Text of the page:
The Zeta Beta Tau fraternity chapter at the University of Florida was shut down on April 28 after allegations of misconduct toward wounded combat veterans in Panama City Beach.
About 60 veterans were attending the Warrior Beach Retreat and staying at the Laketown Wharf in Panama City Beach.
The ZBT members were attending their spring formal on April 17 when some members started yelling at the veterans, spitting at them, throwing beer bottles and tearing flags off of their cars. There are also allegations that fraternity members urinated on American flags.
While police were called, no police report was filed and the hotel management was allowed to remedy the situation, which they did by kicking out the fraternity.
Initial reports included allegations against ZBT members from Emory University, who were also at the formal. The Emory chapter, which suspended all activities on April 23, issued a statement saying that none of its members participated and they were “shocked to learn of the atrocious acts” from that evening.
After the investigation, Emory ZBT stated, “We have found no evidence that members of our fraternity were involved. If information implicating any member of our organization arises, we will hold those individuals fully accountable.” The university also said it had investigated and did not find evidence of involvement by Emory students, but would also hold any such student accountable if there is any evidence.
Nevertheless, a veteran’s group is organizing a protest against Emory ZBT on May 5.
The Florida chapter was already on probation for hazing last fall. After receiving information about the incident, the university charged the fraternity with obscene behavior, public drunkenness, causing physical or other harm, theft and property damage.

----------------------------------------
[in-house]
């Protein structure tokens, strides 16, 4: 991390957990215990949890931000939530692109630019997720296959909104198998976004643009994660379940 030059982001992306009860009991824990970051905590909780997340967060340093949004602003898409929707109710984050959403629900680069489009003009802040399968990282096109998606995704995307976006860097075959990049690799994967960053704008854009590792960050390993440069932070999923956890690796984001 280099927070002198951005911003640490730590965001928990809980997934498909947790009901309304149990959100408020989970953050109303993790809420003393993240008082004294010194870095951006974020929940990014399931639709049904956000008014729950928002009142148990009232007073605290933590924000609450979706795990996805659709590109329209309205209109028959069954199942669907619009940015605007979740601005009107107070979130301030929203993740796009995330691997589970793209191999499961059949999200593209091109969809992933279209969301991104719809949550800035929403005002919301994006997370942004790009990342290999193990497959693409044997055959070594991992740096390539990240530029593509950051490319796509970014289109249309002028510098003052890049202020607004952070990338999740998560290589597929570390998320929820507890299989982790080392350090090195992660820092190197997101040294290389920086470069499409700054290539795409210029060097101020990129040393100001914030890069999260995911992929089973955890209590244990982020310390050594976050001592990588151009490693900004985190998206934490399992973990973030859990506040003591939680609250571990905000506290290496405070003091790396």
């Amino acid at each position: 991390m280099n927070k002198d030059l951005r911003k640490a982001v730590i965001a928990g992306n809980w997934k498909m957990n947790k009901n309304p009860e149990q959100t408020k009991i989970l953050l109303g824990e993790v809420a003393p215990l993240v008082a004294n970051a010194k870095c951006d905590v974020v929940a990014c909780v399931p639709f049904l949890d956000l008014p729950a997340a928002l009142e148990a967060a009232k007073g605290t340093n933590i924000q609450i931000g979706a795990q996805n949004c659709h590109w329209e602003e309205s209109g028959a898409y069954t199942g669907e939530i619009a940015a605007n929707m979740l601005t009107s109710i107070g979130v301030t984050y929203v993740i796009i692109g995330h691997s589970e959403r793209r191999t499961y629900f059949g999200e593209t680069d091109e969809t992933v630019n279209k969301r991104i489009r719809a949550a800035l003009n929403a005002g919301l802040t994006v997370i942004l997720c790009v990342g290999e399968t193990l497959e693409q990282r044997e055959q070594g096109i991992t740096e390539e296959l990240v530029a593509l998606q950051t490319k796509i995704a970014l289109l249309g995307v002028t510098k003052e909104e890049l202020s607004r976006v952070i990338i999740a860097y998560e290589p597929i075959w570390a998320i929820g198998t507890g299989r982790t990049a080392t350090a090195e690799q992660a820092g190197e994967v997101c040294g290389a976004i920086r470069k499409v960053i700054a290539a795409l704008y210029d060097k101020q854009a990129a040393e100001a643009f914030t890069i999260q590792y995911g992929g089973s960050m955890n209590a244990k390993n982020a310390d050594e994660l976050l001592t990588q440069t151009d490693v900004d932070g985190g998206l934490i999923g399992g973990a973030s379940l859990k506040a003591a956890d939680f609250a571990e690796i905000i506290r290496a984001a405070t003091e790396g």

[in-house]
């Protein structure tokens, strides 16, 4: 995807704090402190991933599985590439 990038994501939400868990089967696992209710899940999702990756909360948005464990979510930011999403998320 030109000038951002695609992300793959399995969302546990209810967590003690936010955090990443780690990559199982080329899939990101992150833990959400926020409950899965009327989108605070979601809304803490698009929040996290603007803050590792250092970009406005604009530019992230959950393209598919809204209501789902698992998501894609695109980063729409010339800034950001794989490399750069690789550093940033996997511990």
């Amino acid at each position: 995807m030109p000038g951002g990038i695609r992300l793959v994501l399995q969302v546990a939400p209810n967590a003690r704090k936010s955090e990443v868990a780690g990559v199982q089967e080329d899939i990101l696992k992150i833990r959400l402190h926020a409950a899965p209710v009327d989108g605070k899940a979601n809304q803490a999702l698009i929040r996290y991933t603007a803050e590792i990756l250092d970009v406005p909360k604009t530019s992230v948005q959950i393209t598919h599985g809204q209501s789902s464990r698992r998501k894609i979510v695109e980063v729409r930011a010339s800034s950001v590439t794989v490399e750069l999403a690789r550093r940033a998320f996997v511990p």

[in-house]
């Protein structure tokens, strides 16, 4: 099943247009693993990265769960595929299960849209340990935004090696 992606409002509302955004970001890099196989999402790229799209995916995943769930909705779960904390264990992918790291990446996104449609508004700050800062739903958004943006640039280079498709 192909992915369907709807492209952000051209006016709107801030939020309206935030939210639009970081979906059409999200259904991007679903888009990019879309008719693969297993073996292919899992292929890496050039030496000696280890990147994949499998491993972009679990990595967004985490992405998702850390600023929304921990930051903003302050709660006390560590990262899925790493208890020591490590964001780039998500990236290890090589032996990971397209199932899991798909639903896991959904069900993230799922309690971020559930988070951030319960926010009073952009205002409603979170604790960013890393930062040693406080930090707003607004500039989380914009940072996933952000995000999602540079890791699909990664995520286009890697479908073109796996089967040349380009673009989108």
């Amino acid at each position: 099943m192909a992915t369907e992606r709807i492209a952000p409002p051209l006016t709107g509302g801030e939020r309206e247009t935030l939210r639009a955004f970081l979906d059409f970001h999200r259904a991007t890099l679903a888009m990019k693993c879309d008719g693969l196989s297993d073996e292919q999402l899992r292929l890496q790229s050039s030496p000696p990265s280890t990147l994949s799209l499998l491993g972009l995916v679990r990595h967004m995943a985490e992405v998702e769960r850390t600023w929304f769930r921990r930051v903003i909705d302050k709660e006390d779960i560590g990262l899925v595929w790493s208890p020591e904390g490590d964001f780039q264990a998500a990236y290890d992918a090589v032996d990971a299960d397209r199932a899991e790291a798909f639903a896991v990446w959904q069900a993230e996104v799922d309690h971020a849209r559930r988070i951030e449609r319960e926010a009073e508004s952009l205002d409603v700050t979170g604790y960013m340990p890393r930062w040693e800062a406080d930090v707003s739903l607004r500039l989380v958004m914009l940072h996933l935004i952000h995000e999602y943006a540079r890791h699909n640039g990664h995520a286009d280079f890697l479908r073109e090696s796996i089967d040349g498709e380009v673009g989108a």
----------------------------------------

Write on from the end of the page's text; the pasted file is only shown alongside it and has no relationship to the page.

The fraternity has been renting the former Sigma Phi Epsilon house, which had been closed in 2013 after misconduct allegations. Because of death threats, campus police have been posted at the house.
The university and national ZBT worked together to decide on closing the chapter.
In a statement announcing the closure, ZBT International said “In the course of dual investigations, ZBT and the University of Florida have found additional evidence of behavior from some members that falls well below the standards of both organizations. While investigators have not yet found conclusive evidence regarding some of the more egregious allegations, it is clear that students made irresponsible decisions and behaved in ways that are unacceptable and disrespectful.”
ZBT International Fraternity President Matthew J. Rubins said “We are absolutely disgusted by the accusations that have been made regarding the behavior of members of this chapter. ZBT has a long history of serving our country, with brothers currently serving in all ranks of the military.”
He added, “ZBT will work diligently to demonstrate that the alleged behavior of a few does not represent the values of the many.”
ZBT International has hired an independent investigator to determine what happened.
Warrior Beach Retreat Founder Linda Cope said the incident was “very disheartening” but she was proud that the veterans “kept their cool” despite the provocations. She added that the fraternity members clearly had too much to drink, contributing to the incident.
The Panama City Beach Police Department has since stated they will conduct a criminal investigation against fraternity members.
University of Florida President Kent Fuchs said he was “saddened and disappointed by the reported mistreatment and disrespect of our military veterans. Our university has always honored, and will always honor, the service of veterans.”
The vice president of student affairs, Dave Kratzer, promised the university would work “quickly and appropriately” to respond to the incident. Kratzer is a retired U.S. Army general and combat veteran.
He noted that the “actions of a very few people” have “cast a very negative light” on the university.
ZBT International Executive Director Laurence Bolotin said the international group has reached out to Warrior Beach Retreat to make amends, and that ZBT will turn this into an educational opportunity. As hundreds of ZBT alumni are veterans, the fraternity will turn to them to lend “their knowledge and expertise to the education of ZBT brothers. We believe they have much to teach all of us about leadership, accountability and service.”
Many members have also expressed a desire to make amends and “better reflect our fraternity’s values and our gratitude for those who have served our country.” The first step will be using an upcoming day of service to work with veterans’ organizations. “We intend to make it an annual event,” Bolotin said.